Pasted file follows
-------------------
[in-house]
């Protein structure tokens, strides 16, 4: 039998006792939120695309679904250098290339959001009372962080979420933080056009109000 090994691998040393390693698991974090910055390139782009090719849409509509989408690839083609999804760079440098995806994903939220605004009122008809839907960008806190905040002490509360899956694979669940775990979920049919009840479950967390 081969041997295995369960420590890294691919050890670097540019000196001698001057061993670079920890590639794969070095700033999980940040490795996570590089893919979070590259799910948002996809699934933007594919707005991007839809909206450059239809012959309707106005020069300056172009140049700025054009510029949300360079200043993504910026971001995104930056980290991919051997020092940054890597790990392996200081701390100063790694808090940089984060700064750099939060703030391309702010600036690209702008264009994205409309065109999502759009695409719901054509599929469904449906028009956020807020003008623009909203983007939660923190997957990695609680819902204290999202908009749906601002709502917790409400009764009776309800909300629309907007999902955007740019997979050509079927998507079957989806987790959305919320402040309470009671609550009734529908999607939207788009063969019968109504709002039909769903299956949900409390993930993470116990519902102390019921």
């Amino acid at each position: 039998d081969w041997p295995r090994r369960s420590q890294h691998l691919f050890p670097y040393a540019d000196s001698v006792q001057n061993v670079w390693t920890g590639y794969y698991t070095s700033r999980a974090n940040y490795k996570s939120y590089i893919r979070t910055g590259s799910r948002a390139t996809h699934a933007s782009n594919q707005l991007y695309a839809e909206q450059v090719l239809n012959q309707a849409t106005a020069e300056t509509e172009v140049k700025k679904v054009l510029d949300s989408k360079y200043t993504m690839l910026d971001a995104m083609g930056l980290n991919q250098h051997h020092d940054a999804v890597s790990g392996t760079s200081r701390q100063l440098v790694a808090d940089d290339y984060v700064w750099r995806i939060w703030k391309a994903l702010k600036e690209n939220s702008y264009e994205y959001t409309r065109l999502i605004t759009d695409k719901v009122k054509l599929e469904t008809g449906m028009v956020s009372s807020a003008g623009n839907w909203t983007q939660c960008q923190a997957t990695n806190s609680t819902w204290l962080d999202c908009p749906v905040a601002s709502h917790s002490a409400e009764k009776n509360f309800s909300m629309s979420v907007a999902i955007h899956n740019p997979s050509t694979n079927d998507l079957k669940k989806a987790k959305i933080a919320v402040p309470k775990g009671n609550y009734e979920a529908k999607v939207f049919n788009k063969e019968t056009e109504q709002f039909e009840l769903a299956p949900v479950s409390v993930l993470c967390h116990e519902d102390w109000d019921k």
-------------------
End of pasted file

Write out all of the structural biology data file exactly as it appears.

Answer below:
[in-house]
């Protein structure tokens, strides 16, 4: 039998006792939120695309679904250098290339959001009372962080979420933080056009109000 090994691998040393390693698991974090910055390139782009090719849409509509989408690839083609999804760079440098995806994903939220605004009122008809839907960008806190905040002490509360899956694979669940775990979920049919009840479950967390 081969041997295995369960420590890294691919050890670097540019000196001698001057061993670079920890590639794969070095700033999980940040490795996570590089893919979070590259799910948002996809699934933007594919707005991007839809909206450059239809012959309707106005020069300056172009140049700025054009510029949300360079200043993504910026971001995104930056980290991919051997020092940054890597790990392996200081701390100063790694808090940089984060700064750099939060703030391309702010600036690209702008264009994205409309065109999502759009695409719901054509599929469904449906028009956020807020003008623009909203983007939660923190997957990695609680819902204290999202908009749906601002709502917790409400009764009776309800909300629309907007999902955007740019997979050509079927998507079957989806987790959305919320402040309470009671609550009734529908999607939207788009063969019968109504709002039909769903299956949900409390993930993470116990519902102390019921």
């Amino acid at each position: 039998d081969w041997p295995r090994r369960s420590q890294h691998l691919f050890p670097y040393a540019d000196s001698v006792q001057n061993v670079w390693t920890g590639y794969y698991t070095s700033r999980a974090n940040y490795k996570s939120y590089i893919r979070t910055g590259s799910r948002a390139t996809h699934a933007s782009n594919q707005l991007y695309a839809e909206q450059v090719l239809n012959q309707a849409t106005a020069e300056t509509e172009v140049k700025k679904v054009l510029d949300s989408k360079y200043t993504m690839l910026d971001a995104m083609g930056l980290n991919q250098h051997h020092d940054a999804v890597s790990g392996t760079s200081r701390q100063l440098v790694a808090d940089d290339y984060v700064w750099r995806i939060w703030k391309a994903l702010k600036e690209n939220s702008y264009e994205y959001t409309r065109l999502i605004t759009d695409k719901v009122k054509l599929e469904t008809g449906m028009v956020s009372s807020a003008g623009n839907w909203t983007q939660c960008q923190a997957t990695n806190s609680t819902w204290l962080d999202c908009p749906v905040a601002s709502h917790s002490a409400e009764k009776n509360f309800s909300m629309s979420v907007a999902i955007h899956n740019p997979s050509t694979n079927d998507l079957k669940k989806a987790k959305i933080a919320v402040p309470k775990g009671n609550y009734e979920a529908k999607v939207f049919n788009k063969e019968t056009e109504q709002f039909e009840l769903a299956p949900v479950s409390v993930l993470c967390h116990e519902d102390w109000d019921k």